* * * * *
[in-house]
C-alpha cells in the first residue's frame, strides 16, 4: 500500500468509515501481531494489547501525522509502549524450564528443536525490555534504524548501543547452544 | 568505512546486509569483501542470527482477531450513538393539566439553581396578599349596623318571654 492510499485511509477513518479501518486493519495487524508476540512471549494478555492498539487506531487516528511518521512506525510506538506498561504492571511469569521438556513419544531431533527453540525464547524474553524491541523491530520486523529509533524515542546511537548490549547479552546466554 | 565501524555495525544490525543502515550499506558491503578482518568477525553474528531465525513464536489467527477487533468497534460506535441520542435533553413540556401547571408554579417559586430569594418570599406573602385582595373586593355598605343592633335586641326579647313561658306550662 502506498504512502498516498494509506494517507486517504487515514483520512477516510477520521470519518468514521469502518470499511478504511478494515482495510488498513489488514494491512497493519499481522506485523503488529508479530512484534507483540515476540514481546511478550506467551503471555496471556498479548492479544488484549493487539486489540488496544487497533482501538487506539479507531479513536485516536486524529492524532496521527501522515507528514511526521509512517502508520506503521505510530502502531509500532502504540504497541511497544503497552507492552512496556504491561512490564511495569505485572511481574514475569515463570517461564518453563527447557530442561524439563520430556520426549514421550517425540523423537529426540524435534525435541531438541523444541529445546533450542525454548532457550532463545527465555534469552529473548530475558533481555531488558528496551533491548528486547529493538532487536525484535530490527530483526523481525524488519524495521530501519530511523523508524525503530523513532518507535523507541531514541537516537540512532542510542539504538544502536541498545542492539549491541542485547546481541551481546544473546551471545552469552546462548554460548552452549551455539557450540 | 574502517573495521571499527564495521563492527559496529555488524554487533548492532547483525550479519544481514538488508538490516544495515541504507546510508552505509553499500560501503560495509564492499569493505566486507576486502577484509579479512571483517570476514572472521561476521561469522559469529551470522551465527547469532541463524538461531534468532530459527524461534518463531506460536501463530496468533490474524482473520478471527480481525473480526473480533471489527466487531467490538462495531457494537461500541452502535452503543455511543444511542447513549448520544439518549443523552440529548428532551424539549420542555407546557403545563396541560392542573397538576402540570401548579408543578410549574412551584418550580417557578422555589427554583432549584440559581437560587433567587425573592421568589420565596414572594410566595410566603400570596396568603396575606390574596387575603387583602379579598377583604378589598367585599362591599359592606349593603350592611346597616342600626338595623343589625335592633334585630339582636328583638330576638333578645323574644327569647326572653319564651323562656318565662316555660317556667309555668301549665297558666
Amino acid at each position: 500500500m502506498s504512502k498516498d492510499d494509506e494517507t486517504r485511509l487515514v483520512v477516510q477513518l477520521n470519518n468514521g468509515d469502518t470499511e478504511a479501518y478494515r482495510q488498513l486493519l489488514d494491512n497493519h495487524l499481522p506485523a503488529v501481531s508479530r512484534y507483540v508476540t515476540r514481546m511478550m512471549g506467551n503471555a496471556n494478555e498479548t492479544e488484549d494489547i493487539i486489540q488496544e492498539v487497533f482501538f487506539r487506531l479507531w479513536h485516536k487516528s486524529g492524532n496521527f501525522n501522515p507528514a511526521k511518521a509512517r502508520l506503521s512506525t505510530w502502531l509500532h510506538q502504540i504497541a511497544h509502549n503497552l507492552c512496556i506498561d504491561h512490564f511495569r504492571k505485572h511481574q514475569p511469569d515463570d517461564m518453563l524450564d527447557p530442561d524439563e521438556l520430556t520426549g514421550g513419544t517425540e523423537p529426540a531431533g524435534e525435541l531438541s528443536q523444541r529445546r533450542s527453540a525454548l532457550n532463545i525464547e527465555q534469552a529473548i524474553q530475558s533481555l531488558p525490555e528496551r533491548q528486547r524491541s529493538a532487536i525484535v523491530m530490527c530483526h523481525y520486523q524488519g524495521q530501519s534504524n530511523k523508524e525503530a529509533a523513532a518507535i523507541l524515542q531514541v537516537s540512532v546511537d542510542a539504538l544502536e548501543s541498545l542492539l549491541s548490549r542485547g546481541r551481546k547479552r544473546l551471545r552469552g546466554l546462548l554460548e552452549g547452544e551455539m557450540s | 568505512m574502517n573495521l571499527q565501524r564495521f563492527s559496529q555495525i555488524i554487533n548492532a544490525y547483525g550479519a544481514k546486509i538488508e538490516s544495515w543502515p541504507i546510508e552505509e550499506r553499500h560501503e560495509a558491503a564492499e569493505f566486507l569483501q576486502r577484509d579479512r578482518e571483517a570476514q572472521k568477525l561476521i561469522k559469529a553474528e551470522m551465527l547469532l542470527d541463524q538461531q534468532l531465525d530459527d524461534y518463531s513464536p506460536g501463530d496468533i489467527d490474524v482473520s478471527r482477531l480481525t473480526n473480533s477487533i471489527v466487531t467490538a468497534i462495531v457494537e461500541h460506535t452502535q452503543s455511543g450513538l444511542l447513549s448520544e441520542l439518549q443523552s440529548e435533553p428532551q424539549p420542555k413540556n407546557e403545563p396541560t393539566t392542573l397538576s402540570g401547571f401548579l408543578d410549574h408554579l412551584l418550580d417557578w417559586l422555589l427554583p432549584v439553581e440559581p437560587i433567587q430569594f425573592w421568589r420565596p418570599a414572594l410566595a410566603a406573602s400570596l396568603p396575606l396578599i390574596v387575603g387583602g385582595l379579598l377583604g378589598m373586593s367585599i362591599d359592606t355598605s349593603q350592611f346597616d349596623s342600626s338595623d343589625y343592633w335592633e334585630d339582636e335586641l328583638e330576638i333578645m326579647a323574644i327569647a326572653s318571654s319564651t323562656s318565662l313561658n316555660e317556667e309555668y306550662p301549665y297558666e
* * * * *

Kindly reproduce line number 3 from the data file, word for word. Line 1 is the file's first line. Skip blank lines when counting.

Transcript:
Amino acid at each position: 500500500m502506498s504512502k498516498d492510499d494509506e494517507t486517504r485511509l487515514v483520512v477516510q477513518l477520521n470519518n468514521g468509515d469502518t470499511e478504511a479501518y478494515r482495510q488498513l486493519l489488514d494491512n497493519h495487524l499481522p506485523a503488529v501481531s508479530r512484534y507483540v508476540t515476540r514481546m511478550m512471549g506467551n503471555a496471556n494478555e498479548t492479544e488484549d494489547i493487539i486489540q488496544e492498539v487497533f482501538f487506539r487506531l479507531w479513536h485516536k487516528s486524529g492524532n496521527f501525522n501522515p507528514a511526521k511518521a509512517r502508520l506503521s512506525t505510530w502502531l509500532h510506538q502504540i504497541a511497544h509502549n503497552l507492552c512496556i506498561d504491561h512490564f511495569r504492571k505485572h511481574q514475569p511469569d515463570d517461564m518453563l524450564d527447557p530442561d524439563e521438556l520430556t520426549g514421550g513419544t517425540e523423537p529426540a531431533g524435534e525435541l531438541s528443536q523444541r529445546r533450542s527453540a525454548l532457550n532463545i525464547e527465555q534469552a529473548i524474553q530475558s533481555l531488558p525490555e528496551r533491548q528486547r524491541s529493538a532487536i525484535v523491530m530490527c530483526h523481525y520486523q524488519g524495521q530501519s534504524n530511523k523508524e525503530a529509533a523513532a518507535i523507541l524515542q531514541v537516537s540512532v546511537d542510542a539504538l544502536e548501543s541498545l542492539l549491541s548490549r542485547g546481541r551481546k547479552r544473546l551471545r552469552g546466554l546462548l554460548e552452549g547452544e551455539m557450540s | 568505512m574502517n573495521l571499527q565501524r564495521f563492527s559496529q555495525i555488524i554487533n548492532a544490525y547483525g550479519a544481514k546486509i538488508e538490516s544495515w543502515p541504507i546510508e552505509e550499506r553499500h560501503e560495509a558491503a564492499e569493505f566486507l569483501q576486502r577484509d579479512r578482518e571483517a570476514q572472521k568477525l561476521i561469522k559469529a553474528e551470522m551465527l547469532l542470527d541463524q538461531q534468532l531465525d530459527d524461534y518463531s513464536p506460536g501463530d496468533i489467527d490474524v482473520s478471527r482477531l480481525t473480526n473480533s477487533i471489527v466487531t467490538a468497534i462495531v457494537e461500541h460506535t452502535q452503543s455511543g450513538l444511542l447513549s448520544e441520542l439518549q443523552s440529548e435533553p428532551q424539549p420542555k413540556n407546557e403545563p396541560t393539566t392542573l397538576s402540570g401547571f401548579l408543578d410549574h408554579l412551584l418550580d417557578w417559586l422555589l427554583p432549584v439553581e440559581p437560587i433567587q430569594f425573592w421568589r420565596p418570599a414572594l410566595a410566603a406573602s400570596l396568603p396575606l396578599i390574596v387575603g387583602g385582595l379579598l377583604g378589598m373586593s367585599i362591599d359592606t355598605s349593603q350592611f346597616d349596623s342600626s338595623d343589625y343592633w335592633e334585630d339582636e335586641l328583638e330576638i333578645m326579647a323574644i327569647a326572653s318571654s319564651t323562656s318565662l313561658n316555660e317556667e309555668y306550662p301549665y297558666e